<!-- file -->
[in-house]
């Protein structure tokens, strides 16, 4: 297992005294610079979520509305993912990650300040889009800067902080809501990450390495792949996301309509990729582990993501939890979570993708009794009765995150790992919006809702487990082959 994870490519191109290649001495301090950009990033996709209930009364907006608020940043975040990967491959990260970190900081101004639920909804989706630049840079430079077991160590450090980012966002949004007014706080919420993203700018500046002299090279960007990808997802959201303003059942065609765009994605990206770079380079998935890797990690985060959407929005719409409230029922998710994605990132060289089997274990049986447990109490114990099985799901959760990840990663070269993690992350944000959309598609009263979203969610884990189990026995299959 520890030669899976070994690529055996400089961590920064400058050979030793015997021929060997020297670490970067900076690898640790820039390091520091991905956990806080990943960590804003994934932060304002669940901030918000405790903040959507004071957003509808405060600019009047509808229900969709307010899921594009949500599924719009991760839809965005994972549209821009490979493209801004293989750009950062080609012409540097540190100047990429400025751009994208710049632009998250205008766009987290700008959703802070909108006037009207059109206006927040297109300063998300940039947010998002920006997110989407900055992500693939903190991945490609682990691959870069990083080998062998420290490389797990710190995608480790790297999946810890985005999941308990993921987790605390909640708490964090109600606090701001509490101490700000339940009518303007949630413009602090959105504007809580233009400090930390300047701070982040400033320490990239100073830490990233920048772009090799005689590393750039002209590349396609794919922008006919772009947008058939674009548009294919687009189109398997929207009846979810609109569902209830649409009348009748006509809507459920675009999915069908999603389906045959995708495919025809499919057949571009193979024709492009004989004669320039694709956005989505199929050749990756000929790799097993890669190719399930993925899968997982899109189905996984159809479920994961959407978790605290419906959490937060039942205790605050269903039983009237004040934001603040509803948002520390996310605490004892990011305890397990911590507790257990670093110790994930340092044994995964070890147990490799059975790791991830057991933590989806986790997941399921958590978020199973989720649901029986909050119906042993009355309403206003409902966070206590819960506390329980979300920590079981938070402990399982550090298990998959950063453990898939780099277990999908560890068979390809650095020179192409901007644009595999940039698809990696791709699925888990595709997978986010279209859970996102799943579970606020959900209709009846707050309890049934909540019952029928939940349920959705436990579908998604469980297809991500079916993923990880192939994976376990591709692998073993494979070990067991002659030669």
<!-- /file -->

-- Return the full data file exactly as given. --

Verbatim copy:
[in-house]
């Protein structure tokens, strides 16, 4: 297992005294610079979520509305993912990650300040889009800067902080809501990450390495792949996301309509990729582990993501939890979570993708009794009765995150790992919006809702487990082959 994870490519191109290649001495301090950009990033996709209930009364907006608020940043975040990967491959990260970190900081101004639920909804989706630049840079430079077991160590450090980012966002949004007014706080919420993203700018500046002299090279960007990808997802959201303003059942065609765009994605990206770079380079998935890797990690985060959407929005719409409230029922998710994605990132060289089997274990049986447990109490114990099985799901959760990840990663070269993690992350944000959309598609009263979203969610884990189990026995299959 520890030669899976070994690529055996400089961590920064400058050979030793015997021929060997020297670490970067900076690898640790820039390091520091991905956990806080990943960590804003994934932060304002669940901030918000405790903040959507004071957003509808405060600019009047509808229900969709307010899921594009949500599924719009991760839809965005994972549209821009490979493209801004293989750009950062080609012409540097540190100047990429400025751009994208710049632009998250205008766009987290700008959703802070909108006037009207059109206006927040297109300063998300940039947010998002920006997110989407900055992500693939903190991945490609682990691959870069990083080998062998420290490389797990710190995608480790790297999946810890985005999941308990993921987790605390909640708490964090109600606090701001509490101490700000339940009518303007949630413009602090959105504007809580233009400090930390300047701070982040400033320490990239100073830490990233920048772009090799005689590393750039002209590349396609794919922008006919772009947008058939674009548009294919687009189109398997929207009846979810609109569902209830649409009348009748006509809507459920675009999915069908999603389906045959995708495919025809499919057949571009193979024709492009004989004669320039694709956005989505199929050749990756000929790799097993890669190719399930993925899968997982899109189905996984159809479920994961959407978790605290419906959490937060039942205790605050269903039983009237004040934001603040509803948002520390996310605490004892990011305890397990911590507790257990670093110790994930340092044994995964070890147990490799059975790791991830057991933590989806986790997941399921958590978020199973989720649901029986909050119906042993009355309403206003409902966070206590819960506390329980979300920590079981938070402990399982550090298990998959950063453990898939780099277990999908560890068979390809650095020179192409901007644009595999940039698809990696791709699925888990595709997978986010279209859970996102799943579970606020959900209709009846707050309890049934909540019952029928939940349920959705436990579908998604469980297809991500079916993923990880192939994976376990591709692998073993494979070990067991002659030669």